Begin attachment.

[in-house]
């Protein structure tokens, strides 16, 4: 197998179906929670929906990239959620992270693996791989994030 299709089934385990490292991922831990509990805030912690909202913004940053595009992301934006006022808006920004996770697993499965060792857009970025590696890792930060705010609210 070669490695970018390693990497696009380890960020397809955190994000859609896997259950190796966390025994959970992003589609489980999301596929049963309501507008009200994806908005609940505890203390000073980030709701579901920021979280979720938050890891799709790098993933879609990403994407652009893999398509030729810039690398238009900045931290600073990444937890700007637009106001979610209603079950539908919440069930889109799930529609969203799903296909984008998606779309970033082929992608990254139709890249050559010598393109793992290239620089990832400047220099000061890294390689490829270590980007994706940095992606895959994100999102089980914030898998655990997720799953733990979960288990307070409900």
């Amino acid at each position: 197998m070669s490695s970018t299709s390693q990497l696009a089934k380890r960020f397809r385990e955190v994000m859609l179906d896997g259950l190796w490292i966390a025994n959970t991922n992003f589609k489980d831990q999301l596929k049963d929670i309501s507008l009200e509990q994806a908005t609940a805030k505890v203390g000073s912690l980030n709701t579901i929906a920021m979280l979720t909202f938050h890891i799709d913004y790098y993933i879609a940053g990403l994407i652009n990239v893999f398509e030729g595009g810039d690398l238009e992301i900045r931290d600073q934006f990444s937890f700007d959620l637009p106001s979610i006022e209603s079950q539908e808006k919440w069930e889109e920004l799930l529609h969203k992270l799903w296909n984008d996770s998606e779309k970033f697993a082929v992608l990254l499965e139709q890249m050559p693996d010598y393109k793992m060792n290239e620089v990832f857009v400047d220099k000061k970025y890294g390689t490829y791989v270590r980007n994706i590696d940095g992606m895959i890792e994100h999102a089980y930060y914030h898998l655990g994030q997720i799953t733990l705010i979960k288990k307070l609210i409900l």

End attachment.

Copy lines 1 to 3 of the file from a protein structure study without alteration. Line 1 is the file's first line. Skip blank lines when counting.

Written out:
[in-house]
């Protein structure tokens, strides 16, 4: 197998179906929670929906990239959620992270693996791989994030 299709089934385990490292991922831990509990805030912690909202913004940053595009992301934006006022808006920004996770697993499965060792857009970025590696890792930060705010609210 070669490695970018390693990497696009380890960020397809955190994000859609896997259950190796966390025994959970992003589609489980999301596929049963309501507008009200994806908005609940505890203390000073980030709701579901920021979280979720938050890891799709790098993933879609990403994407652009893999398509030729810039690398238009900045931290600073990444937890700007637009106001979610209603079950539908919440069930889109799930529609969203799903296909984008998606779309970033082929992608990254139709890249050559010598393109793992290239620089990832400047220099000061890294390689490829270590980007994706940095992606895959994100999102089980914030898998655990997720799953733990979960288990307070409900």
């Amino acid at each position: 197998m070669s490695s970018t299709s390693q990497l696009a089934k380890r960020f397809r385990e955190v994000m859609l179906d896997g259950l190796w490292i966390a025994n959970t991922n992003f589609k489980d831990q999301l596929k049963d929670i309501s507008l009200e509990q994806a908005t609940a805030k505890v203390g000073s912690l980030n709701t579901i929906a920021m979280l979720t909202f938050h890891i799709d913004y790098y993933i879609a940053g990403l994407i652009n990239v893999f398509e030729g595009g810039d690398l238009e992301i900045r931290d600073q934006f990444s937890f700007d959620l637009p106001s979610i006022e209603s079950q539908e808006k919440w069930e889109e920004l799930l529609h969203k992270l799903w296909n984008d996770s998606e779309k970033f697993a082929v992608l990254l499965e139709q890249m050559p693996d010598y393109k793992m060792n290239e620089v990832f857009v400047d220099k000061k970025y890294g390689t490829y791989v270590r980007n994706i590696d940095g992606m895959i890792e994100h999102a089980y930060y914030h898998l655990g994030q997720i799953t733990l705010i979960k288990k307070l609210i409900l």